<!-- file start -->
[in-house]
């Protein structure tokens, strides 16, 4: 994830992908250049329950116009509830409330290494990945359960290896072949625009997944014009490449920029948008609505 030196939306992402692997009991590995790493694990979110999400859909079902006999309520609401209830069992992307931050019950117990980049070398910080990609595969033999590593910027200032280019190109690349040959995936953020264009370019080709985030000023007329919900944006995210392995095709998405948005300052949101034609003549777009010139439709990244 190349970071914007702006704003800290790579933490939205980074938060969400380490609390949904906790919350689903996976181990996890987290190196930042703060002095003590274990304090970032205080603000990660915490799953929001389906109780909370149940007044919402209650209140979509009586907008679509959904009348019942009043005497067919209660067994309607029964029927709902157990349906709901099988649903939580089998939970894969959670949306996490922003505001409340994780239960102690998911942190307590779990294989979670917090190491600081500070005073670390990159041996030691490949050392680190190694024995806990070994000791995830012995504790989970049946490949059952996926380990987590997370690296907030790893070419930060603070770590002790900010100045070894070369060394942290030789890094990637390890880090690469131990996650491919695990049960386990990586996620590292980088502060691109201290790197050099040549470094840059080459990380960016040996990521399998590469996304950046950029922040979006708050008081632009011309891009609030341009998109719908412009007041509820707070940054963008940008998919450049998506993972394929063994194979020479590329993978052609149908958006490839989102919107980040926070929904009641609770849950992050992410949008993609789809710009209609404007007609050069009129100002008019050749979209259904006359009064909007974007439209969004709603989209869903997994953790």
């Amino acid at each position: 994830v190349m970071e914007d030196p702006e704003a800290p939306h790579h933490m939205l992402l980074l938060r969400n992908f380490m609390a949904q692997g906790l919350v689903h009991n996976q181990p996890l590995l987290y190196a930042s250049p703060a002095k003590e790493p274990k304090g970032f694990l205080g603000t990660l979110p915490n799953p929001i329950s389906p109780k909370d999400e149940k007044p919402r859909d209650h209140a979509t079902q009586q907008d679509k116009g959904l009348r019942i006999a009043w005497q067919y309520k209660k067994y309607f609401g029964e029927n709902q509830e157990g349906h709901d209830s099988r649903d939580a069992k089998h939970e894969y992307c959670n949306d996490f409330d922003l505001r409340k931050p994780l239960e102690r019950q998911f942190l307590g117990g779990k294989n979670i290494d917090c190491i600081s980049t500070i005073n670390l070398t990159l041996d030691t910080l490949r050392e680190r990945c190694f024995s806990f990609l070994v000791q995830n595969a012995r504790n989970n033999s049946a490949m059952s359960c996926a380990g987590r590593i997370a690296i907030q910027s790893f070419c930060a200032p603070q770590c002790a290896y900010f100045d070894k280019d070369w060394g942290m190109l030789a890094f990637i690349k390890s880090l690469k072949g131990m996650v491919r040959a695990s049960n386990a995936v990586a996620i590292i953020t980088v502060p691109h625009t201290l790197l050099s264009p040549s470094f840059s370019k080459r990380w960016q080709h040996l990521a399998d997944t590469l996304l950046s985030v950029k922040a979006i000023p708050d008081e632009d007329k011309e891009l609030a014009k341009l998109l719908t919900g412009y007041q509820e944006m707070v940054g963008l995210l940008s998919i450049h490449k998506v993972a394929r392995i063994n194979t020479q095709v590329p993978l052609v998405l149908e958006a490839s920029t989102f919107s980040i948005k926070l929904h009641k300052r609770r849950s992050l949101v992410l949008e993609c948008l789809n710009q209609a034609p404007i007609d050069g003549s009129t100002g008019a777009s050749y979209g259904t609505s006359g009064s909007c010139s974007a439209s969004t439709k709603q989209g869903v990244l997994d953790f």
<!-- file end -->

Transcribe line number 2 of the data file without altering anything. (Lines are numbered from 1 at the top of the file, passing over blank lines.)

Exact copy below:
């Protein structure tokens, strides 16, 4: 994830992908250049329950116009509830409330290494990945359960290896072949625009997944014009490449920029948008609505 030196939306992402692997009991590995790493694990979110999400859909079902006999309520609401209830069992992307931050019950117990980049070398910080990609595969033999590593910027200032280019190109690349040959995936953020264009370019080709985030000023007329919900944006995210392995095709998405948005300052949101034609003549777009010139439709990244 190349970071914007702006704003800290790579933490939205980074938060969400380490609390949904906790919350689903996976181990996890987290190196930042703060002095003590274990304090970032205080603000990660915490799953929001389906109780909370149940007044919402209650209140979509009586907008679509959904009348019942009043005497067919209660067994309607029964029927709902157990349906709901099988649903939580089998939970894969959670949306996490922003505001409340994780239960102690998911942190307590779990294989979670917090190491600081500070005073670390990159041996030691490949050392680190190694024995806990070994000791995830012995504790989970049946490949059952996926380990987590997370690296907030790893070419930060603070770590002790900010100045070894070369060394942290030789890094990637390890880090690469131990996650491919695990049960386990990586996620590292980088502060691109201290790197050099040549470094840059080459990380960016040996990521399998590469996304950046950029922040979006708050008081632009011309891009609030341009998109719908412009007041509820707070940054963008940008998919450049998506993972394929063994194979020479590329993978052609149908958006490839989102919107980040926070929904009641609770849950992050992410949008993609789809710009209609404007007609050069009129100002008019050749979209259904006359009064909007974007439209969004709603989209869903997994953790």